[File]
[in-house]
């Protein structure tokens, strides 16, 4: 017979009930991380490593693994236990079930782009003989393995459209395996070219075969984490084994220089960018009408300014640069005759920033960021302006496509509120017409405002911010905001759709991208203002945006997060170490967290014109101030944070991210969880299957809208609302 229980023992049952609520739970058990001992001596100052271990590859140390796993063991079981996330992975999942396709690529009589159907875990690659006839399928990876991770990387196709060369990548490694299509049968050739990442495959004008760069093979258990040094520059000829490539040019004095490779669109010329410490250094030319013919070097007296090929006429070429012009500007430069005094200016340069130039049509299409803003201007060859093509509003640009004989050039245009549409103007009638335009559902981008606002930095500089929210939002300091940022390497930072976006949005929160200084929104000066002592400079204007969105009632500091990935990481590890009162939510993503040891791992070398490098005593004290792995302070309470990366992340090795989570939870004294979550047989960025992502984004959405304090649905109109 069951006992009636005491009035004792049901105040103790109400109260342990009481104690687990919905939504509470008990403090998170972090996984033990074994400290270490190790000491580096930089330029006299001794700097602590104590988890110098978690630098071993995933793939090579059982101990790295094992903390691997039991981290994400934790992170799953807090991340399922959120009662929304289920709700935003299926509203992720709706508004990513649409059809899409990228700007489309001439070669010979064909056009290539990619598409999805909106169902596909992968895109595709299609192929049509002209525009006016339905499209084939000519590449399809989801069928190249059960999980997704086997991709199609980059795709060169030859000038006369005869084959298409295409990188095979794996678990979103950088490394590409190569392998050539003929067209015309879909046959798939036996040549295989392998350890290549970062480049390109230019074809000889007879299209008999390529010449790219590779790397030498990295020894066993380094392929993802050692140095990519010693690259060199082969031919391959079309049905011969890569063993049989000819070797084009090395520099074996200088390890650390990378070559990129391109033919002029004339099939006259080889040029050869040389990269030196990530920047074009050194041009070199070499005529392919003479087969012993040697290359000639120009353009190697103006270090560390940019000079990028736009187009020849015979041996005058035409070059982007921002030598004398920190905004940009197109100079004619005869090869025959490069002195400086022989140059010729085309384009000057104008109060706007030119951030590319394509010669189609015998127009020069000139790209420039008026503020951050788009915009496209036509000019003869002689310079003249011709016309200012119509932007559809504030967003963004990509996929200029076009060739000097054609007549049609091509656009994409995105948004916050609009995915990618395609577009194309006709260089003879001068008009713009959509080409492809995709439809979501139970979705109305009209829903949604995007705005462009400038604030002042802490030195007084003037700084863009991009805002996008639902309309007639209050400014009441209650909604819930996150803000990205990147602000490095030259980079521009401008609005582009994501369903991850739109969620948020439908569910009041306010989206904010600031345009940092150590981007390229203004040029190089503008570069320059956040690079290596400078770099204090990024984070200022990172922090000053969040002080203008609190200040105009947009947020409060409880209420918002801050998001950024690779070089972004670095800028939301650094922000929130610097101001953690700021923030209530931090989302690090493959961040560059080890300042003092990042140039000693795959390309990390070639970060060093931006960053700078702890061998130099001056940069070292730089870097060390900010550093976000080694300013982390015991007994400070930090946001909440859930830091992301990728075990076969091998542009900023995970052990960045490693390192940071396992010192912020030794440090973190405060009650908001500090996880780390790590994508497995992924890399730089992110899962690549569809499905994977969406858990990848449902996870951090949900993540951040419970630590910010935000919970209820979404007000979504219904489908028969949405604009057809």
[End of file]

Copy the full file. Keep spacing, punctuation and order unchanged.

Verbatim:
[in-house]
């Protein structure tokens, strides 16, 4: 017979009930991380490593693994236990079930782009003989393995459209395996070219075969984490084994220089960018009408300014640069005759920033960021302006496509509120017409405002911010905001759709991208203002945006997060170490967290014109101030944070991210969880299957809208609302 229980023992049952609520739970058990001992001596100052271990590859140390796993063991079981996330992975999942396709690529009589159907875990690659006839399928990876991770990387196709060369990548490694299509049968050739990442495959004008760069093979258990040094520059000829490539040019004095490779669109010329410490250094030319013919070097007296090929006429070429012009500007430069005094200016340069130039049509299409803003201007060859093509509003640009004989050039245009549409103007009638335009559902981008606002930095500089929210939002300091940022390497930072976006949005929160200084929104000066002592400079204007969105009632500091990935990481590890009162939510993503040891791992070398490098005593004290792995302070309470990366992340090795989570939870004294979550047989960025992502984004959405304090649905109109 069951006992009636005491009035004792049901105040103790109400109260342990009481104690687990919905939504509470008990403090998170972090996984033990074994400290270490190790000491580096930089330029006299001794700097602590104590988890110098978690630098071993995933793939090579059982101990790295094992903390691997039991981290994400934790992170799953807090991340399922959120009662929304289920709700935003299926509203992720709706508004990513649409059809899409990228700007489309001439070669010979064909056009290539990619598409999805909106169902596909992968895109595709299609192929049509002209525009006016339905499209084939000519590449399809989801069928190249059960999980997704086997991709199609980059795709060169030859000038006369005869084959298409295409990188095979794996678990979103950088490394590409190569392998050539003929067209015309879909046959798939036996040549295989392998350890290549970062480049390109230019074809000889007879299209008999390529010449790219590779790397030498990295020894066993380094392929993802050692140095990519010693690259060199082969031919391959079309049905011969890569063993049989000819070797084009090395520099074996200088390890650390990378070559990129391109033919002029004339099939006259080889040029050869040389990269030196990530920047074009050194041009070199070499005529392919003479087969012993040697290359000639120009353009190697103006270090560390940019000079990028736009187009020849015979041996005058035409070059982007921002030598004398920190905004940009197109100079004619005869090869025959490069002195400086022989140059010729085309384009000057104008109060706007030119951030590319394509010669189609015998127009020069000139790209420039008026503020951050788009915009496209036509000019003869002689310079003249011709016309200012119509932007559809504030967003963004990509996929200029076009060739000097054609007549049609091509656009994409995105948004916050609009995915990618395609577009194309006709260089003879001068008009713009959509080409492809995709439809979501139970979705109305009209829903949604995007705005462009400038604030002042802490030195007084003037700084863009991009805002996008639902309309007639209050400014009441209650909604819930996150803000990205990147602000490095030259980079521009401008609005582009994501369903991850739109969620948020439908569910009041306010989206904010600031345009940092150590981007390229203004040029190089503008570069320059956040690079290596400078770099204090990024984070200022990172922090000053969040002080203008609190200040105009947009947020409060409880209420918002801050998001950024690779070089972004670095800028939301650094922000929130610097101001953690700021923030209530931090989302690090493959961040560059080890300042003092990042140039000693795959390309990390070639970060060093931006960053700078702890061998130099001056940069070292730089870097060390900010550093976000080694300013982390015991007994400070930090946001909440859930830091992301990728075990076969091998542009900023995970052990960045490693390192940071396992010192912020030794440090973190405060009650908001500090996880780390790590994508497995992924890399730089992110899962690549569809499905994977969406858990990848449902996870951090949900993540951040419970630590910010935000919970209820979404007000979504219904489908028969949405604009057809």